Data loss is something that will affect most businesses at some point. Although it’s wise to have a prevention strategy in place, you also need to embrace the inevitable and create a disaster recovery plan.
The aim of a disaster recovery plan is to mitigate the harms that come with massive data loss. If you’re trying to create one that’s solid, you need to incorporate the following elements:
A detailed inventory
Across the United States, small and medium-sized businesses are set to spend $684 billion on IT in 2021. Most of that expenditure will come from hardware, although that’s set to change in the future.
With that in mind, there’s a chance that your business is doing some serious spending and will continue to do so. As a result, one of the best ways to prepare for a disaster is to have a detailed inventory.
From physical servers and power supply equipment to VoIP and phones, make sure you include it all. Creating a detailed inventory of what you have and how it’s configured gives you a better chance of repairing or replacing it in the event of a disaster.
Identify responses to disasters
Around 98% of organizations say an hour of downtime can cost them $100,000. It’s much easier to waste precious minutes when you haven’t clearly defined your responses to disasters. In contrast, knowing what they are in advance will prevent you from wasting time thinking of solutions.
For example, if you’re aware that IT downtime could bring certain essential processes to a halt, is it worth hosting some of them in the cloud?
In doing so, you could give your employees the chance to work on some processes remotely, which prevents you from losing too much money.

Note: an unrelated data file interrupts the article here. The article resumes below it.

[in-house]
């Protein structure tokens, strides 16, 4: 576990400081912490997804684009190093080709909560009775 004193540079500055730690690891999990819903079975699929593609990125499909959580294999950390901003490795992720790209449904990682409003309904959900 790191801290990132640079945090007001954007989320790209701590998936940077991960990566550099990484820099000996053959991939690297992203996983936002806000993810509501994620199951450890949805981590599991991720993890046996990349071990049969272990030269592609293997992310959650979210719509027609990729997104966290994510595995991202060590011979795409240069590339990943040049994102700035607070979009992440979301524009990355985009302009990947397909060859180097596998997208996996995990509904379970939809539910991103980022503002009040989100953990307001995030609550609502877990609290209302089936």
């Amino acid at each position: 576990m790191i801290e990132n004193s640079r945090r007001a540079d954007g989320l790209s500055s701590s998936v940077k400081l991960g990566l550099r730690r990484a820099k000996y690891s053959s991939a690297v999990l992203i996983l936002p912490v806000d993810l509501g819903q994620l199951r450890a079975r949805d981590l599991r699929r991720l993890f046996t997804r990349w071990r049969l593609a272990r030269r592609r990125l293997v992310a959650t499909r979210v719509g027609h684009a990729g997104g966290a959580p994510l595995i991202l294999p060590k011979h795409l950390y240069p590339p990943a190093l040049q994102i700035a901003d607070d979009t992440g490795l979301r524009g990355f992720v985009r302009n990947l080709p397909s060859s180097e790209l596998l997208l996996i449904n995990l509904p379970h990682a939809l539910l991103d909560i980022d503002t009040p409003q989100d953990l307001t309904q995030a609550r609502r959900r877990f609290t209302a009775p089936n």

Create a clear outline of roles
According to some statistics, around 57% of employees feel as though they’re not given clear directions. Although that’s easy to rectify during everyday processes, it soon results in a crisis when you’re in the middle of a disaster.
While creating your disaster recovery plan, clearly identify who is going to take on what role. Make sure everyone is familiar with each others’ roles too so there’s no ambiguity about who needs to formulate a response. As a part of this, create a sheet of contact details, roles, and list who may need to communicate with each other.
If you’re going to be really thorough, you’ll also need to assign a person for each crucial role as you don’t want sickness or vacation to impede the success of your disaster recovery plan.
Refresh your disaster recovery plan
Your disaster recovery plan shouldn’t remain inflexible. In addition to personnel changes, technology is a constantly evolving area. You may acquire new equipment and new processes, which means your plan will need updates.
The average employee turnover rate in North America is around 23%. That’s a significant proportion of your workforce, especially when you’re relying on continuity in terms of IT disaster recovery. This doesn’t mean you need to refresh your plan every time someone leaves or joins your business.
Instead, assess the impact of every employee loss or gain on the disaster recovery plan and form an appropriate response. Provide a full refresh only when it’s necessary to do so and focus on educating new team members the rest of the time.
Overall, your disaster recovery plan should exist as a living document. Ensure it evolves as your business does and make sure it contains plenty of detail. Always make sure key stakeholders can pitch in their contributions and you should be able to form a solid plan that minimizes losses.
Need guidance with disaster recovery planning?
If you’d like a second pair of experienced eyes on your disaster recovery plan, you can always count on the AppSolute team. Contact us today and we can help ensure your plan is airtight – and we can even help you create one from scratch.